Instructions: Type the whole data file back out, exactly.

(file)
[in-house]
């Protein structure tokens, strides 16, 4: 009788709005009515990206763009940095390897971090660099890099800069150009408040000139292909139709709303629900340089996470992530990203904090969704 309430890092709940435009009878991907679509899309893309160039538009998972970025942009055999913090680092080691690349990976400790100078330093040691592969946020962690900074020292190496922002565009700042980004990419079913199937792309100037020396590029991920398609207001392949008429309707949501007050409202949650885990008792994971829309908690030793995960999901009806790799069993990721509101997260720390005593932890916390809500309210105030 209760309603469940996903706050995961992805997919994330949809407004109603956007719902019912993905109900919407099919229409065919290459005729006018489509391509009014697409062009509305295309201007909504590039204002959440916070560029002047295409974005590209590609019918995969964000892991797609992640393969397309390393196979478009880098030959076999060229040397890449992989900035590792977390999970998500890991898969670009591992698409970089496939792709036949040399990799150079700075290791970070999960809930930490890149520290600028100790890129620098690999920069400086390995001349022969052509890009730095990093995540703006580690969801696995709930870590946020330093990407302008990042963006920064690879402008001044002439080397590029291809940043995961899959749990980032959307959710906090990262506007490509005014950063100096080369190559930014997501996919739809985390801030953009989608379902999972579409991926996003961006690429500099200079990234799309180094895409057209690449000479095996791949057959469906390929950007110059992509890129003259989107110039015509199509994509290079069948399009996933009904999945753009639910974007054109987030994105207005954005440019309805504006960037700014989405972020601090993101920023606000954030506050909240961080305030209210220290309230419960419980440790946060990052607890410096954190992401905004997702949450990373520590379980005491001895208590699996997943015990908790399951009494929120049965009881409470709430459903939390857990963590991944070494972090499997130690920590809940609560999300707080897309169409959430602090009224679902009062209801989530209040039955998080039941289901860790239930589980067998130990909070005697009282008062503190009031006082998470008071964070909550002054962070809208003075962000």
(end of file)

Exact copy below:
[in-house]
């Protein structure tokens, strides 16, 4: 009788709005009515990206763009940095390897971090660099890099800069150009408040000139292909139709709303629900340089996470992530990203904090969704 309430890092709940435009009878991907679509899309893309160039538009998972970025942009055999913090680092080691690349990976400790100078330093040691592969946020962690900074020292190496922002565009700042980004990419079913199937792309100037020396590029991920398609207001392949008429309707949501007050409202949650885990008792994971829309908690030793995960999901009806790799069993990721509101997260720390005593932890916390809500309210105030 209760309603469940996903706050995961992805997919994330949809407004109603956007719902019912993905109900919407099919229409065919290459005729006018489509391509009014697409062009509305295309201007909504590039204002959440916070560029002047295409974005590209590609019918995969964000892991797609992640393969397309390393196979478009880098030959076999060229040397890449992989900035590792977390999970998500890991898969670009591992698409970089496939792709036949040399990799150079700075290791970070999960809930930490890149520290600028100790890129620098690999920069400086390995001349022969052509890009730095990093995540703006580690969801696995709930870590946020330093990407302008990042963006920064690879402008001044002439080397590029291809940043995961899959749990980032959307959710906090990262506007490509005014950063100096080369190559930014997501996919739809985390801030953009989608379902999972579409991926996003961006690429500099200079990234799309180094895409057209690449000479095996791949057959469906390929950007110059992509890129003259989107110039015509199509994509290079069948399009996933009904999945753009639910974007054109987030994105207005954005440019309805504006960037700014989405972020601090993101920023606000954030506050909240961080305030209210220290309230419960419980440790946060990052607890410096954190992401905004997702949450990373520590379980005491001895208590699996997943015990908790399951009494929120049965009881409470709430459903939390857990963590991944070494972090499997130690920590809940609560999300707080897309169409959430602090009224679902009062209801989530209040039955998080039941289901860790239930589980067998130990909070005697009282008062503190009031006082998470008071964070909550002054962070809208003075962000």